While I have been hearing the word for a number of years now, I’m sure it has been a term that is familiar for anyone in the healthcare field as well. The basics of the meaning is from the Greek language meaning “far – reaching over a distance, carried out between two remote points, performed or operating through electronic transmissions”. The Health Resources and Services administration (HRSA) defines telehealth as the use of electronic information and telecommunications technologies to support and promote long distance clinical health care, patient and professional health relation education. You can also think of it as telemedicine or virtual office visits. Telemetry within our hospitals, are loaded with machinery so that we can monitor our patients from a main work station, without being directly at the bedside.
Why the need?
Even before the worldwide Covid-19 crisis, more health care facilities (brick and mortar), from providers offices to hospitals, including military medicine, were integrating this technology in order to treat patients and improve outcomes. From patients in our rural areas to our astronauts in space, the need is growing. For good or bad, it took this pandemic to thrust our nation into rethinking health care. Federal and state laws have been initiated and opened the door to a welcomed need for change in our current state of health care delivery. This flexibility will open up the ability for patients to finally have access to health care, and in a more timely manner.
So how do we practice telehealth?
1) Technology adoption in most patient populations is sufficient for telemedicine.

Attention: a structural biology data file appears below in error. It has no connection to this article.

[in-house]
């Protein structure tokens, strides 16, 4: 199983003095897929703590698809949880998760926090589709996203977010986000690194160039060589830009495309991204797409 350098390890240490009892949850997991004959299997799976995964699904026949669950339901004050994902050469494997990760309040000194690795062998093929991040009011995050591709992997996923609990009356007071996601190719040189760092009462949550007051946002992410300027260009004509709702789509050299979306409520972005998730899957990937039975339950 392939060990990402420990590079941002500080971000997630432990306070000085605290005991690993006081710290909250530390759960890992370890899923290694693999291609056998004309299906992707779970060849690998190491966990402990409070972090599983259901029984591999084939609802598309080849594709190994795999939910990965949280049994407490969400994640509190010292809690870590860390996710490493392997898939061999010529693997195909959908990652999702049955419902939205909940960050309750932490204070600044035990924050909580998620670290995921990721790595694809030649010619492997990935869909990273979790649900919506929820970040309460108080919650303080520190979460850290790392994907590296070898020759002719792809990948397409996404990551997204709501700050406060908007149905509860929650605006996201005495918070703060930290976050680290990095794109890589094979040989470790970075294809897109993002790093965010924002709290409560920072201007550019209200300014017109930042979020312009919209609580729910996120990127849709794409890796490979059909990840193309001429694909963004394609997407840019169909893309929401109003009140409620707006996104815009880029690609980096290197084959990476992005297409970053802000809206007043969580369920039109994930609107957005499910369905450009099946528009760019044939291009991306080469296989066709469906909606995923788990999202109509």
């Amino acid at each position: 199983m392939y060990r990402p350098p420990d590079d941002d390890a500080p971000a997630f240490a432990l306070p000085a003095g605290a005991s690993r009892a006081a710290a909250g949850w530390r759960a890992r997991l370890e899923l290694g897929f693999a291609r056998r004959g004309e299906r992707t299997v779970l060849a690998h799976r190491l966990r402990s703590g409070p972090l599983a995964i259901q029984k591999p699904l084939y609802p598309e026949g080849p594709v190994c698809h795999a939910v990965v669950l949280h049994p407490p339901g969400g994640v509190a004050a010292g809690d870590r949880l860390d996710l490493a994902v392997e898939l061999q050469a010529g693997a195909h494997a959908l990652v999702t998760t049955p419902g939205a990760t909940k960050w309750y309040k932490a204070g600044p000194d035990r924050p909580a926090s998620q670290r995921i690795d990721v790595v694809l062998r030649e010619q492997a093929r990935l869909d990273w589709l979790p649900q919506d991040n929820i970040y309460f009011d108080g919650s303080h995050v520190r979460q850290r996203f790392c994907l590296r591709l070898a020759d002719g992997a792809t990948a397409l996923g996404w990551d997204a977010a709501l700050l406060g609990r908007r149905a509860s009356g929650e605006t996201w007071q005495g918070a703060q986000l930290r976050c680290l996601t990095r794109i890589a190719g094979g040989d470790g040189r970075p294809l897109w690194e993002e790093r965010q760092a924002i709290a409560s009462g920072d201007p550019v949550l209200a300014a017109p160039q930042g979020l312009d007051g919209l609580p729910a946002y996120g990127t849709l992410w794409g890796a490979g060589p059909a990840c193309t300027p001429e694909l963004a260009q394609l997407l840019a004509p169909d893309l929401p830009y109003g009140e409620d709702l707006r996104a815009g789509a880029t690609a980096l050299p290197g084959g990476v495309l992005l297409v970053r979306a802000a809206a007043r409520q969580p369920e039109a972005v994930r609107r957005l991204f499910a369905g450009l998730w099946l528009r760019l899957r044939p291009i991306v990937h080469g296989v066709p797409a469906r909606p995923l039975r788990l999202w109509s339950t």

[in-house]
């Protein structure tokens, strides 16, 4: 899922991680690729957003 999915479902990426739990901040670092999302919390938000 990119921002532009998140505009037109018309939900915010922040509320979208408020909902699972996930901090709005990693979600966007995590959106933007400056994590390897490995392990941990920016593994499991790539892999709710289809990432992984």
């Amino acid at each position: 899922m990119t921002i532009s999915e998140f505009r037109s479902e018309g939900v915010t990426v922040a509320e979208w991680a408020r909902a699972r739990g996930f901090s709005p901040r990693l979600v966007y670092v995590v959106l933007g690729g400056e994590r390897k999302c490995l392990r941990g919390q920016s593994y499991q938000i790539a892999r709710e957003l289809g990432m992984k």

I’ve always found that although many patients may not have a personal computer, it is amazing how most have a smartphone. You may be wondering how we assure safety and privacy, just as we would with in-office visits with the many telehealth platforms. HIPAA compliance is built into these programs.
2) Think of the technology as a tool to provide care the way you always have, but without the patient physically in the office.
We already know from our course work, back to our basic Physical Assessment classes, that at least 80% of our diagnosis arises from our good history taking skills – not our physical assessment. That can start from your observations via a smartphone or a computer – just as when we begin our observations when we perhaps see a patient interacting in our waiting areas, or when we start viewing and talking via the video technology. Let’s think about our respiratory assessment – are able to talk in complete sentences? Are they posturing? What is their effort in breathing showing us? Is there audible wheezing? Presence and nature of coughing? You can ask them to take a few deep breathes. By now you already have made a decision that they need a higher level of care and have referred them to the office or to the ER. They can assist in other parts of an exam just by instructing them how to do so. For instance, asking them to open their mouth for an oral exam or instructing on how to feel for lumps or bumps.
3) Telehealth increases patients ability to consume health, benefitting you as a provider and the patient.